Sunday June 19, 2011

For the first time in a while, we had a rainy, stormy, sunny, windy, cool, humid, warm day in Kentucky.  Really.  At one time or another, today’s weather covered the spectrum.  The only thing it didn’t do was snow, and I don’t even want to think about that.

The horses loved the weather today. A number of the stallion paddocks were mowed this week, so having a cool, rainy morning with tender, freshly mown grass?  Yeah, definitely happy horses.

The famous, or infamous,  mud puddle is back in the corner of Pops’ and Ring’s paddock.  I warned the afternoon group the boys would try to splash us and sure enough, they did.  Pops stood right in the middle of the puddle, which is plenty big and deep enough for him to paw, splash, splatter and generally make a mess.  He plops his front hoof flat onto the water and sends muddy water everywhere.  Even Marley backed off.

It rained pretty hard this morning, so most of the horses were nice and clean—until the rain stopped.  Then I watched one horse after another go down for a good roll.  And just like that, no more clean horses! Even though all our paddocks are plenty grassy, every horse manages to find, manufacture, dig, stomp or otherwise create a horse-sized spot of dirt/mud.  I saw Commentator at 12:30 and he was spotless.  By 1:10, he was covered in mud from head to tail.  We watched Fortunate Prospect roll and roll—in the wet grass, no mud for Gramps—and he must have scattered insects as he did so, because he was surrounded by birds.  Birds were darting all around him, in the grass, swooping over his head and landing right next to his rolling body.  It was not your normal bird and horse event, that’s for sure.

This morning’s group, in the worst of the rain, had visitors from Alaska, which is not among the places our visitors are more commonly from.  Unfortunately, we had to spend our tour in the big barn talking, visiting with Marquetry and watching the rain and lightning.  None of the people on this tour were horse people, so it was fun to go over some of the basics.  After our rain-abbreviated tour, they headed off to Churchill Downs for an afternoon of racing.  Mission accomplished!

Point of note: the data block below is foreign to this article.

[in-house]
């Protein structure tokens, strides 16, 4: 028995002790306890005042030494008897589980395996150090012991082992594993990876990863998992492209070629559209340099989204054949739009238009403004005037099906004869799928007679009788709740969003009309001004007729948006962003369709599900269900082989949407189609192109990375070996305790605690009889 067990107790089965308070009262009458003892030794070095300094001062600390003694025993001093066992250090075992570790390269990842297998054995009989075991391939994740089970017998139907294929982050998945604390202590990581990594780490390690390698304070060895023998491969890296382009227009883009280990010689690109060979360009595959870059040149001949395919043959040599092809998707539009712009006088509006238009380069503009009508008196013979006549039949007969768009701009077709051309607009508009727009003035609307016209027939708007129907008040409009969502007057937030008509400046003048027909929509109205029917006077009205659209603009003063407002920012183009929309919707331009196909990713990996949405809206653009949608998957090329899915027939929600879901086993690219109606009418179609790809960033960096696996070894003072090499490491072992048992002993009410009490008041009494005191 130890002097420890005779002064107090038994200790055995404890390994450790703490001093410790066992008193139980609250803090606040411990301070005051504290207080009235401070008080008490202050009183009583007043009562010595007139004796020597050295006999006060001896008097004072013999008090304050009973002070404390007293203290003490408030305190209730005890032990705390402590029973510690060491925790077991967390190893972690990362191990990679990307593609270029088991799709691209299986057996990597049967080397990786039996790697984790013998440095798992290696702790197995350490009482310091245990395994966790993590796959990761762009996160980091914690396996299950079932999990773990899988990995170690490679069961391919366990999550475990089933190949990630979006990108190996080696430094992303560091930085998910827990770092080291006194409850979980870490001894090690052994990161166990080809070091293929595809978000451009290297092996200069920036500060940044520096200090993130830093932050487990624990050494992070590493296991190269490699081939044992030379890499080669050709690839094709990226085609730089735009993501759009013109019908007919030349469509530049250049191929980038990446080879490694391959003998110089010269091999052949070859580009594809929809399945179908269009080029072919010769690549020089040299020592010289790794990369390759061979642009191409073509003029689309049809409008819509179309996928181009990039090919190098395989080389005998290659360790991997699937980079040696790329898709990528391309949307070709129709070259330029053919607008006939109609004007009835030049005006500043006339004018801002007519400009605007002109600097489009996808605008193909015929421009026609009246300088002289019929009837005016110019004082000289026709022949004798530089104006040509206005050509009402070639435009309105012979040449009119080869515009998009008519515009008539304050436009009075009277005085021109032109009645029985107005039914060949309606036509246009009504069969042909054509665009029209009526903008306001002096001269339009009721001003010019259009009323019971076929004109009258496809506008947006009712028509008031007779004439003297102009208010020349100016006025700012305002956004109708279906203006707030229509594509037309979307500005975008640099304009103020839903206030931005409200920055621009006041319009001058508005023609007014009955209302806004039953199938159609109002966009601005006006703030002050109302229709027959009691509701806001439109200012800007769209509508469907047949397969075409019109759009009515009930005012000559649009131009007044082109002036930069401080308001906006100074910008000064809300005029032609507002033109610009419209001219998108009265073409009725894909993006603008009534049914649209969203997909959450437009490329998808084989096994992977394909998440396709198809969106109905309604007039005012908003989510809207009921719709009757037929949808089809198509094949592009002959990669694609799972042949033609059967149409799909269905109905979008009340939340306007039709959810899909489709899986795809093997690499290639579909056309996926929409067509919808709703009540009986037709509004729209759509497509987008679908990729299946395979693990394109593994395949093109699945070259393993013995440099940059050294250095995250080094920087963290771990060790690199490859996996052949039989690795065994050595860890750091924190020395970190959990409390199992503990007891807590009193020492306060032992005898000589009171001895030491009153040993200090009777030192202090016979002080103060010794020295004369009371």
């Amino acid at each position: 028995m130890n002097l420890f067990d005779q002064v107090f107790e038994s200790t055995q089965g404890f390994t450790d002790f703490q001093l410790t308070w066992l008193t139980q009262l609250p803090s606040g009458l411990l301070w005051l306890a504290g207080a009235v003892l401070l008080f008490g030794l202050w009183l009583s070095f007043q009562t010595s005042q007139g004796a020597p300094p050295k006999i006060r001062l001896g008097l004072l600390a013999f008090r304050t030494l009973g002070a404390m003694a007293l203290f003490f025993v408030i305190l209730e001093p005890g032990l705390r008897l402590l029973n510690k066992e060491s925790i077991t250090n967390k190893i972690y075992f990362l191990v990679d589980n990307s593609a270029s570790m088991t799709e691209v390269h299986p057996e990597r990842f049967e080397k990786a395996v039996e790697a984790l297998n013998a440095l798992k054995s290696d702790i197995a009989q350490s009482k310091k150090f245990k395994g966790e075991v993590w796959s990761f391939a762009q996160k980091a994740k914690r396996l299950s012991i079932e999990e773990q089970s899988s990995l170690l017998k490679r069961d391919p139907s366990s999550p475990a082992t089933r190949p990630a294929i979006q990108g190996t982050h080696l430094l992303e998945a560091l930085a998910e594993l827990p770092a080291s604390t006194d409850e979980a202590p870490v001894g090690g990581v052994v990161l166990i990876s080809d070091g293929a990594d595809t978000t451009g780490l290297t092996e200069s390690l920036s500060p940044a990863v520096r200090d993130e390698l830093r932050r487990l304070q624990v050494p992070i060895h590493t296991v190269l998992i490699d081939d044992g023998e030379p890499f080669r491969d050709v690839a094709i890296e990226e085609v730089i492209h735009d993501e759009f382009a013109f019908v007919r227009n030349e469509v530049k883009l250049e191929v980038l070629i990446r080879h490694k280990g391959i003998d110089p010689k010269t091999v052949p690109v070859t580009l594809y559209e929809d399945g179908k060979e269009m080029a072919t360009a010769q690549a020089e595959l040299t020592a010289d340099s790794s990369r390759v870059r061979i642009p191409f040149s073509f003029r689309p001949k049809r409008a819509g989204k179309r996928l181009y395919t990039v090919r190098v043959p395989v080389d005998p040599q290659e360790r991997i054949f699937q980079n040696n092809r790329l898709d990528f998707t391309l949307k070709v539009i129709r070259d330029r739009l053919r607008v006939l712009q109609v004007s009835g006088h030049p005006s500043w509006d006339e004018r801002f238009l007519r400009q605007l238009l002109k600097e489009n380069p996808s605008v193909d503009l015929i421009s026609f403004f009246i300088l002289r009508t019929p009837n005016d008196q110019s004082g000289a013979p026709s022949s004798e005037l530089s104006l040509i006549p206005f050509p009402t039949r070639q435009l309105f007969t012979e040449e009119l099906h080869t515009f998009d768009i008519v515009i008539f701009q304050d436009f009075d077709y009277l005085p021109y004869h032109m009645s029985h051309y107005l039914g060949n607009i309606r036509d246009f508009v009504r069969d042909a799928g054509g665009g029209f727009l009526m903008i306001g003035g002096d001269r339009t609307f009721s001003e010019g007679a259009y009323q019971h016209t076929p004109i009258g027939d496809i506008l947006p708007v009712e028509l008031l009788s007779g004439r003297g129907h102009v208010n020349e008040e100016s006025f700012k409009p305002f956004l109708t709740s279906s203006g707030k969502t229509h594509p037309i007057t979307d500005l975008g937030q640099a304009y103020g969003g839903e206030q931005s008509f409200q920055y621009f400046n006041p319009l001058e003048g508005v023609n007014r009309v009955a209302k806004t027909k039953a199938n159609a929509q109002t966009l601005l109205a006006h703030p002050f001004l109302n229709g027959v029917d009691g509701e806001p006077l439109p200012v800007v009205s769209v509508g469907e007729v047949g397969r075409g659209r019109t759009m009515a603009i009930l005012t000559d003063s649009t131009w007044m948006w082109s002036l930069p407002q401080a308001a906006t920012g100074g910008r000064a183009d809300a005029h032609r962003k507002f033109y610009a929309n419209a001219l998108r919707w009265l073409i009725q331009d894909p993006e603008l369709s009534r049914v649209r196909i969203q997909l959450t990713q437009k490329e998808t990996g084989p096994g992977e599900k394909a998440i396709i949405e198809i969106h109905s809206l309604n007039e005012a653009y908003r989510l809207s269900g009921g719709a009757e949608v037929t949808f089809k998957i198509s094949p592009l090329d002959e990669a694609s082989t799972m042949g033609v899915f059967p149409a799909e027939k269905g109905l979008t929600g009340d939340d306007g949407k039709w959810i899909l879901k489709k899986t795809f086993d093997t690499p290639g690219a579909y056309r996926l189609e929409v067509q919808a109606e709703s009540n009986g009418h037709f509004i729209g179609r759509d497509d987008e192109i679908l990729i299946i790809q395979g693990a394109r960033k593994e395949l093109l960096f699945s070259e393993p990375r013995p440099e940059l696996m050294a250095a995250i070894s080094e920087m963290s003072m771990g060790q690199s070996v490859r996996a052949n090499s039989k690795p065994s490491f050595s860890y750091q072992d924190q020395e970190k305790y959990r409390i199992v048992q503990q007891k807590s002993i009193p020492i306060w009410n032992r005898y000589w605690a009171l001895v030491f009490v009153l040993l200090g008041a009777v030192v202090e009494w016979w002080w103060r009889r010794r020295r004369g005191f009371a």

The other horse in the big barn during the afternoon is a gelding named Spoon River Lew. Owned and supported by a friend of Old Friends, Lew is in residence for a short while as he transitions to a new, non-racing career.  A big, handsome, friendly chestnut horse, Lew is a direct male descendant of my first-ever favorite racehorse- 1969 Kentucky Derby winner Majestic Prince. So I have a built-in soft spot for Lew.  Although to tell you the truth, I don’t need even that much of a reason to have a soft spot…

This afternoon I gave a tour to two people from Alberta, Canada.  We get plenty of Canadian visitors, but this lady was a world champion cutting horse person.  That was more unusual, and quite an accomplishment. They especially wanted to visit our two Canadian champions so we went to the annex to visit Benburb and Thornfield.  I don’t mention those two horses often enough.  Thorny is beautiful, red and handsome. He loves attention and came over for kisses and treats.  Well, I should say he came over as soon as he saw the other horses in his paddock getting some attention.  Jealousy is quite the motivator!